For two weeks, everyone has been talking about it. Pokemon Go swept the world and created buzz that none has done so far. Bo has been playing it in San Francisco for a while and is addicted to it. For me, although the game is still not available in China, I am able to witness friends around me trying every possible means to reach out to the game, especially engineers, who created easy-access location-simulator-loaded versions for people in China to feel the game. We talk from our different experiences and reflect on this pokemania that we are all experiencing.
00:00 It seems hard not to notice Pokemon GO around you. The players show up like mobs on the streets, into the shops, or by the Ocean Beach in the middle of night. All those seem suggest it’s location not AR made Pokemon Go this popular today. And speaking of location, it reminds me of two things: Ingress and Foursquare. Ingress, created by Niantic Lab, is a location-based game prior to Pokemon Go. The two share a lot in common as in game mechanics and business model, but Ingress didn’t get that much attention and active players.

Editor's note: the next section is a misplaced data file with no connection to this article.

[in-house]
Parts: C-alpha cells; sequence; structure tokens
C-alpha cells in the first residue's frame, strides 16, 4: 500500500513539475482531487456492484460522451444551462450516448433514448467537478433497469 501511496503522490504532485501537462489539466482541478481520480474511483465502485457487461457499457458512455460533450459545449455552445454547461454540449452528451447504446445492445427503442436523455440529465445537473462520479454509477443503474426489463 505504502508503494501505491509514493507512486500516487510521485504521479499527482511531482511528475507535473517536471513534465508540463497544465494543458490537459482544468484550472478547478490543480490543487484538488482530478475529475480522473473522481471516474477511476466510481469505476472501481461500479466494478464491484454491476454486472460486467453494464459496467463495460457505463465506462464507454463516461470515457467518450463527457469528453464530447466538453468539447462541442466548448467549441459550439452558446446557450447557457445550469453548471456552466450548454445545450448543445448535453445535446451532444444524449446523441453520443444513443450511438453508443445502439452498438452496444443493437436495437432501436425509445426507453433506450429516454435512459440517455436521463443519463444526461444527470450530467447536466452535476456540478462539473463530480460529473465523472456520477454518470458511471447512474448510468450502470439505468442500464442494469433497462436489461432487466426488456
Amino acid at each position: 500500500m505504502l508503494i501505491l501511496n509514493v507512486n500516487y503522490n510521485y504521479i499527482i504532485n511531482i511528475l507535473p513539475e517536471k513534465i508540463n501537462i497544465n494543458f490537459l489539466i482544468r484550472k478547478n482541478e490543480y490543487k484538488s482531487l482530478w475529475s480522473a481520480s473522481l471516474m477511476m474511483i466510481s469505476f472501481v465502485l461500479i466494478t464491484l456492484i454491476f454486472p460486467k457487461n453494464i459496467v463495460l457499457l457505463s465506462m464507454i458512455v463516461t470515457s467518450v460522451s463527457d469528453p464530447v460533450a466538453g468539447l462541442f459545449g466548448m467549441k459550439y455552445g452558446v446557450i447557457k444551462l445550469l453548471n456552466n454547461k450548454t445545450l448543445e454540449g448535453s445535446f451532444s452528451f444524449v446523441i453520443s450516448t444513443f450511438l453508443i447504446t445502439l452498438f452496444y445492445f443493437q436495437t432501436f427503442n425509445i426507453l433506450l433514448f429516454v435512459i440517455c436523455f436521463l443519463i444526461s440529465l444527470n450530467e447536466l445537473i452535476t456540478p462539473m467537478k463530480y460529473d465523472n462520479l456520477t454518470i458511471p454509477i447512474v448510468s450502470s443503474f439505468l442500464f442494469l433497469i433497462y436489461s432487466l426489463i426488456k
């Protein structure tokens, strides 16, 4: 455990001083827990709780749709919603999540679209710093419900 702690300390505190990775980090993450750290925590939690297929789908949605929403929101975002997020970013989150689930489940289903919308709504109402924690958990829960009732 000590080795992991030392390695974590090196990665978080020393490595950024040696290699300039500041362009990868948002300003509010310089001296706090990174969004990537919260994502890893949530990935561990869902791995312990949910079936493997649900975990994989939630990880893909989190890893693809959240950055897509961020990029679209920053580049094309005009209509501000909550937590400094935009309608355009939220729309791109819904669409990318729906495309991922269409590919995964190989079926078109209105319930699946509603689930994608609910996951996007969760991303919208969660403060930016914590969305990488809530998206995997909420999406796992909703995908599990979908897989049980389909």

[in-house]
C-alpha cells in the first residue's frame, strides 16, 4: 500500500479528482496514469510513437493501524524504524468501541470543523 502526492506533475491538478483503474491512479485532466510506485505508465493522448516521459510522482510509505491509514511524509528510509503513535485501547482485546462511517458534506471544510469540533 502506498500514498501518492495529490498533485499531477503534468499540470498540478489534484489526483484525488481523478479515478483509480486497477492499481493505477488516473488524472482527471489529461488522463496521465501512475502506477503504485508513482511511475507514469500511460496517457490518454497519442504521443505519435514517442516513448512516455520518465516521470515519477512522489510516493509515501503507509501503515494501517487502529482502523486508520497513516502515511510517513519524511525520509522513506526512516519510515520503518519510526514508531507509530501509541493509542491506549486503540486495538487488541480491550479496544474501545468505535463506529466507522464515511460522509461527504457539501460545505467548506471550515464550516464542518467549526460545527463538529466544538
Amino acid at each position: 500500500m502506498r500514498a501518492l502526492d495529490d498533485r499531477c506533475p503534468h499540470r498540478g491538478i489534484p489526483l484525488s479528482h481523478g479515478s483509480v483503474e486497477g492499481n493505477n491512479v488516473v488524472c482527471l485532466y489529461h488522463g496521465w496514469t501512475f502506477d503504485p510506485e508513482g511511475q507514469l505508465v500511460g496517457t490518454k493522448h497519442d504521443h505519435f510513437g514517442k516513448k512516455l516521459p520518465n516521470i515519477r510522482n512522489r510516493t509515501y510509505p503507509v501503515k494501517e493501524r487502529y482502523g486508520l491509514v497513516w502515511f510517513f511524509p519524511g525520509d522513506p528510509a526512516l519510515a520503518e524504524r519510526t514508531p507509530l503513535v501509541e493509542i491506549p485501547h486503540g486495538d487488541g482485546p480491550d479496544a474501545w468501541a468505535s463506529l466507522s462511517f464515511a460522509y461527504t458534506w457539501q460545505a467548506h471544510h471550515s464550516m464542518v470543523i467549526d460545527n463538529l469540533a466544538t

18:00 Though Pokemon Go as an app works terribly sometimes, it doesn’t stop people from using it. This reminds us of earlier version of Facebook, Twitter, etc. –– great products that didn’t look perfect from the very beginning, but there’s something unique about these addicting products. And also we talk about the business model of Pokemon Go and how it’s similar to Foursquare.
38:00 Everyone has also been asking the question: how far is Pokemon Go going? The question itself makes us think that in the future, Pokemon Go is going to be part of people’s life. It becomes a local-related platform that will support a lot more social interaction.